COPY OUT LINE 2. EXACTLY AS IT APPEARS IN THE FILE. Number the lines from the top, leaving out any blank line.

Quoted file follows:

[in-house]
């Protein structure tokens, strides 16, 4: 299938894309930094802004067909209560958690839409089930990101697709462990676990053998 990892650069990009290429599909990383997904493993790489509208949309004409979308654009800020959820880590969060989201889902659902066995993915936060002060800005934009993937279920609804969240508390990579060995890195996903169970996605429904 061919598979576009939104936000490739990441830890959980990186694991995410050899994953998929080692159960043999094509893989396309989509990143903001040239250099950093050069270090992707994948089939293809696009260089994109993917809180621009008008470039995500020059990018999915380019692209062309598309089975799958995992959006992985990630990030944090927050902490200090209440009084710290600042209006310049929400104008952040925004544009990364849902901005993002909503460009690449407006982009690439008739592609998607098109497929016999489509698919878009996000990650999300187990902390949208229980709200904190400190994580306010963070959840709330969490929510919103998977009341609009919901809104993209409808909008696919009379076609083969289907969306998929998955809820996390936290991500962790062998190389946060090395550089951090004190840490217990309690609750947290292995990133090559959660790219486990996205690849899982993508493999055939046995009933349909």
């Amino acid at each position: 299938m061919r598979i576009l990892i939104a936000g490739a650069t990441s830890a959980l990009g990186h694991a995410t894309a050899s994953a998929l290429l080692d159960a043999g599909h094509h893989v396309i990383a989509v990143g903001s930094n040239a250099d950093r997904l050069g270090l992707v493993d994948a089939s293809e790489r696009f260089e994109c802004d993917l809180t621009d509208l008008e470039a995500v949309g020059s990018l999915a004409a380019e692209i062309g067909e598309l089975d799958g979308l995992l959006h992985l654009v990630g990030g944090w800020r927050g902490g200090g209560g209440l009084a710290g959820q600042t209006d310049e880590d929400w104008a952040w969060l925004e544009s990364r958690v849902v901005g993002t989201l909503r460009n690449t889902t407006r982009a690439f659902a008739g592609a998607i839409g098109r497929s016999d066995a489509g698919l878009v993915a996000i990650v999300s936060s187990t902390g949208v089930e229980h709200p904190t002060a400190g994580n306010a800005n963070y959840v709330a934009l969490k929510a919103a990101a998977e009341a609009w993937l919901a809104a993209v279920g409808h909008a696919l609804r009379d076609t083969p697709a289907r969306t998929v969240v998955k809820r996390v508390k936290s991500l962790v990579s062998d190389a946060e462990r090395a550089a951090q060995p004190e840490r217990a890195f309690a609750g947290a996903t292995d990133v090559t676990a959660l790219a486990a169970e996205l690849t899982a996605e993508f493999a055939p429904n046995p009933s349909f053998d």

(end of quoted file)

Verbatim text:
């Protein structure tokens, strides 16, 4: 299938894309930094802004067909209560958690839409089930990101697709462990676990053998 990892650069990009290429599909990383997904493993790489509208949309004409979308654009800020959820880590969060989201889902659902066995993915936060002060800005934009993937279920609804969240508390990579060995890195996903169970996605429904 061919598979576009939104936000490739990441830890959980990186694991995410050899994953998929080692159960043999094509893989396309989509990143903001040239250099950093050069270090992707994948089939293809696009260089994109993917809180621009008008470039995500020059990018999915380019692209062309598309089975799958995992959006992985990630990030944090927050902490200090209440009084710290600042209006310049929400104008952040925004544009990364849902901005993002909503460009690449407006982009690439008739592609998607098109497929016999489509698919878009996000990650999300187990902390949208229980709200904190400190994580306010963070959840709330969490929510919103998977009341609009919901809104993209409808909008696919009379076609083969289907969306998929998955809820996390936290991500962790062998190389946060090395550089951090004190840490217990309690609750947290292995990133090559959660790219486990996205690849899982993508493999055939046995009933349909």